Difficult but Worthwhile Persisting

Difficult but Worthwhile Persisting

Posted 2017-04-18 by Justine lovittfollow
The journey up may have been hard work, but the feeling of accomplishment and sense of victory make it worthwhile. Image courtesy of Satit Srihin at freedigitalphotos.net

There are many tasks we may encounter in life that fall under the category of “Difficult but Worthwhile”. For example:

• Losing weight or any long-term behaviour that improves health – such as walking, or training for a particular event – whether it be a fun run, even a marathon.
• Finding our ideal partner - dating and getting to know, resolving difficulties in, or enhancing a relationship to new levels. Or, ending a relationship that is toxic.
• Giving up an addictive habit such as smoking or a drug
• Studying and achieving a qualification
• Finding a job that is satisfying – whether paid or voluntary
• Writing a good article!
• Bringing up children
• Finding motivation to do every day if suffering depression. Or going out and talking to people if suffering social anxiety
• Achieving heightened degree of success or knowledge. For example attending a personal development course or a series of seminars

There are countless other examples – what is difficult for one person may be easy for another, and the same goes for what is considered ‘worthwhile’ by a particular individual.

However, in all cases, on the one hand is the desire to attain a goal that would improve one’s quality of life, or enhance personal characteristics – such as the attainment of discipline and keeping up hard work. However, the very reason we haven’t yet achieved whatever Worthwhile goal we have is because – well, it’s difficult!

For example, losing weight involves self-discipline, and a whole new way of life, and forsaking what is pleasurable. Finding an ideal partner involves risk such as fearing rejection.

All of the examples above take time, energy, motivation, self-discipline, consistency, recovery from setbacks, a strategy…

So, what can we tell ourselves when it seems like ‘it’s just not worth it’ or the pleasure of succumbing to an old habit seems all too salient? Here are some ideas of how to stick it out when you have a goal that will improve your life, but it involves hard work and giving up what you may like.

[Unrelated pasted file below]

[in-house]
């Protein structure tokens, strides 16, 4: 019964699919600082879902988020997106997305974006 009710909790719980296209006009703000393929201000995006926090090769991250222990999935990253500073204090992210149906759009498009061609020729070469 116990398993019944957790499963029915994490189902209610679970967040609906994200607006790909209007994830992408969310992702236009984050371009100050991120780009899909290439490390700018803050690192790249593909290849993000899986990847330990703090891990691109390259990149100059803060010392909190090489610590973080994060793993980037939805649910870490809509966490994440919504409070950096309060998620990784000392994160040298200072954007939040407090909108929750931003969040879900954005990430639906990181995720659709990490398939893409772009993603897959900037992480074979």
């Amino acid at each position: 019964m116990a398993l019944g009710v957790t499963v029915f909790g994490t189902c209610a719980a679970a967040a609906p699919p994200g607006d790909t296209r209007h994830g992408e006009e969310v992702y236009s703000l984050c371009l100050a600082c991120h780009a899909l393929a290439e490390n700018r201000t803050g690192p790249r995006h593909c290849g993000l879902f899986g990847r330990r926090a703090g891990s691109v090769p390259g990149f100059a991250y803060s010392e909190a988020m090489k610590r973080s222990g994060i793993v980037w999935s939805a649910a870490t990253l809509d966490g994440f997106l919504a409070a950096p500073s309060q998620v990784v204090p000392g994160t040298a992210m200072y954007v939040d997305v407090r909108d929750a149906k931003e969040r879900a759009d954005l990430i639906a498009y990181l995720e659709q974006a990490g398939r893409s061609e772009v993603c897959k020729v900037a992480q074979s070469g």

1. *Begin to visualise your life long-term. “How will you feel tomorrow?” For example, if you leave that cigarette you may suffer cravings and discomfort today. However, tomorrow, you will feel that much stronger, and are that much closer to achieving your goals.

2. Keep reminding yourself over and over of the negatives you experience from not taking actions conducive to achieving your goal – for example if you again decide to not exercise, you suffer lowered morale and confidence.

3. Likewise, keep reiterating to yourself of the positives you will enjoy from sticking to your goals (and each step it takes to reach them). For example, save money from not smoking, improved health, feeling stronger inside.

4. Keep your steps to achieve your goal realistic and achievable. For example, if studying for a qualification, studying for 1-2 hours may be sensible, but doing 4 hours probably wouldn’t be easy to keep up. If you have the strategy of making steps to goal accomplishment achieveable, this will boost your confidence along the way. Because you have made it ‘do-able’.

5. Become self-aware of what motivates you, and what makes working toward your goal more difficult. For example, do you study better when your desk is clear, are you a morning person?

6. Gather support. Tell supportive others of what you are hoping to achieve and avoid people in your life who are negative toward what it is you a trying to do. Even if you might not know others personally or feel comfortable enlisting them in your efforts, sometimes there are groups that can help. For example “Quitline” if you aim to give up smoking or “Weight Watchers” if you are wanting to lose weight.

7. Don’t only not be discouraged by setbacks, but expect them. Probably 99.9% of people will have days where they take a step back in their efforts toward achieving their goal. Try to learn from your setback – were you negatively triggered – for example have you let too much stress steer you off course – you may need to lower your workload, get more sleep. Use this knowledge as a positive – when you know why you deterred from your course, you can use this knowledge to prevent this from re-occuring.

Also, rather than dwelling on your setback, get “back on the horse” as soon as possible, and experience success again as soon as possible.

8. Remember that significant changes are usually more difficult in the beginning stages whether it be quitting smoking, or exercising or eating healthier. Whatever the positive change you are trying to accomplish there are usually stages you pass through – initially, it’s often more difficult. Then, it’s less difficult but perhaps not easy either. Then, without you realising, it’s your new positive healthy way of being that is habitual, that is easier to do!

9. Put up reward stars for when you reach benchmarks – when you see how many days have elapsed you have a visual reminder that you can do it!

10. Also, have long term rewards that will inspire you – with the money you save from not smoking, you could go on a cruise. After you lose the weight, you can buy that cute dress.

Most worthwhile accomplishments in life take hard work and self-discipline. However, to keep it simple, keep envisioning and holding close in your mind and heart how the long term effort will be worthwhile. Also from personal experience, what helps a great deal is remembering the earliest stages are the hardest.


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